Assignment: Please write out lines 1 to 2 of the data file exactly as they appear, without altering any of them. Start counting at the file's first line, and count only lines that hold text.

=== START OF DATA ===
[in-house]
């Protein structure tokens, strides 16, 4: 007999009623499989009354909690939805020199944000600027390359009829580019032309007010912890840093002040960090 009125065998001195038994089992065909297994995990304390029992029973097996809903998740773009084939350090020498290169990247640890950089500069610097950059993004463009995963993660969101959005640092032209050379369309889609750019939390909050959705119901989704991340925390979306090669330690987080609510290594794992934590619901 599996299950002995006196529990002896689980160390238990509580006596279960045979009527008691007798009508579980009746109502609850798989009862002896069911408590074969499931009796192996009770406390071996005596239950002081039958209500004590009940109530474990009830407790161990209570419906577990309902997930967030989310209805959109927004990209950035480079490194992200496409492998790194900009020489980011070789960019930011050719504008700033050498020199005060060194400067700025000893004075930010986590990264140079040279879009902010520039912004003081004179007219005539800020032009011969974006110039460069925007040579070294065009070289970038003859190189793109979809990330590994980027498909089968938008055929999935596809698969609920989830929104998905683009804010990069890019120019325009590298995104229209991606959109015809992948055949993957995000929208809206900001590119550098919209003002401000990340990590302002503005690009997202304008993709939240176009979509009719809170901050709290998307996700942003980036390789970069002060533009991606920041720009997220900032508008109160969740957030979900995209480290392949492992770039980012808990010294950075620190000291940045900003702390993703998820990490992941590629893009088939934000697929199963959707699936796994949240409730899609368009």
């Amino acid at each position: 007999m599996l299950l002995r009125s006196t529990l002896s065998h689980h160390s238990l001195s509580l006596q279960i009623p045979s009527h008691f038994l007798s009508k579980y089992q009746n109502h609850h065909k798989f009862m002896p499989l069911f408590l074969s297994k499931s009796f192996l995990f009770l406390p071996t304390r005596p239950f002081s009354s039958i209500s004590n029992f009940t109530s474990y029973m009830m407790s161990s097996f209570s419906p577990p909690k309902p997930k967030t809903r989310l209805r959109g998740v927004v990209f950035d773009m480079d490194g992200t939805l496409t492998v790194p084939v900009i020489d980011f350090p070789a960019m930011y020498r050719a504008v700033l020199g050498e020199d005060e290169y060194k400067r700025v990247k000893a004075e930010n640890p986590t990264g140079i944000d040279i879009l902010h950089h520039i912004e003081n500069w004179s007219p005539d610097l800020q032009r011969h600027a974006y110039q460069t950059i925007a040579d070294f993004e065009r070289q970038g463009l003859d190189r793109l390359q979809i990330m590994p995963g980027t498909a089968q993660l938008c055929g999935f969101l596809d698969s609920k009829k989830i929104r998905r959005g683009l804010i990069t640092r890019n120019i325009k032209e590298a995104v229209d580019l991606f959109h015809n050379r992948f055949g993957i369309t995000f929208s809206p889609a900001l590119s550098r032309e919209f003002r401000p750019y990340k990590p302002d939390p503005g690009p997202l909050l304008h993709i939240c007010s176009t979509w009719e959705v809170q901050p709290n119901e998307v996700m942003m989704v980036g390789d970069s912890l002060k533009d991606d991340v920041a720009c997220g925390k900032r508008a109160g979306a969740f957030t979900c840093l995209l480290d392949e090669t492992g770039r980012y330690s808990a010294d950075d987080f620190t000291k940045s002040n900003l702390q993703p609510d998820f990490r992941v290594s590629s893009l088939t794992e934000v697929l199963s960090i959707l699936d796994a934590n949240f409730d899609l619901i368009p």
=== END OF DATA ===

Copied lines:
[in-house]
């Protein structure tokens, strides 16, 4: 007999009623499989009354909690939805020199944000600027390359009829580019032309007010912890840093002040960090 009125065998001195038994089992065909297994995990304390029992029973097996809903998740773009084939350090020498290169990247640890950089500069610097950059993004463009995963993660969101959005640092032209050379369309889609750019939390909050959705119901989704991340925390979306090669330690987080609510290594794992934590619901 599996299950002995006196529990002896689980160390238990509580006596279960045979009527008691007798009508579980009746109502609850798989009862002896069911408590074969499931009796192996009770406390071996005596239950002081039958209500004590009940109530474990009830407790161990209570419906577990309902997930967030989310209805959109927004990209950035480079490194992200496409492998790194900009020489980011070789960019930011050719504008700033050498020199005060060194400067700025000893004075930010986590990264140079040279879009902010520039912004003081004179007219005539800020032009011969974006110039460069925007040579070294065009070289970038003859190189793109979809990330590994980027498909089968938008055929999935596809698969609920989830929104998905683009804010990069890019120019325009590298995104229209991606959109015809992948055949993957995000929208809206900001590119550098919209003002401000990340990590302002503005690009997202304008993709939240176009979509009719809170901050709290998307996700942003980036390789970069002060533009991606920041720009997220900032508008109160969740957030979900995209480290392949492992770039980012808990010294950075620190000291940045900003702390993703998820990490992941590629893009088939934000697929199963959707699936796994949240409730899609368009």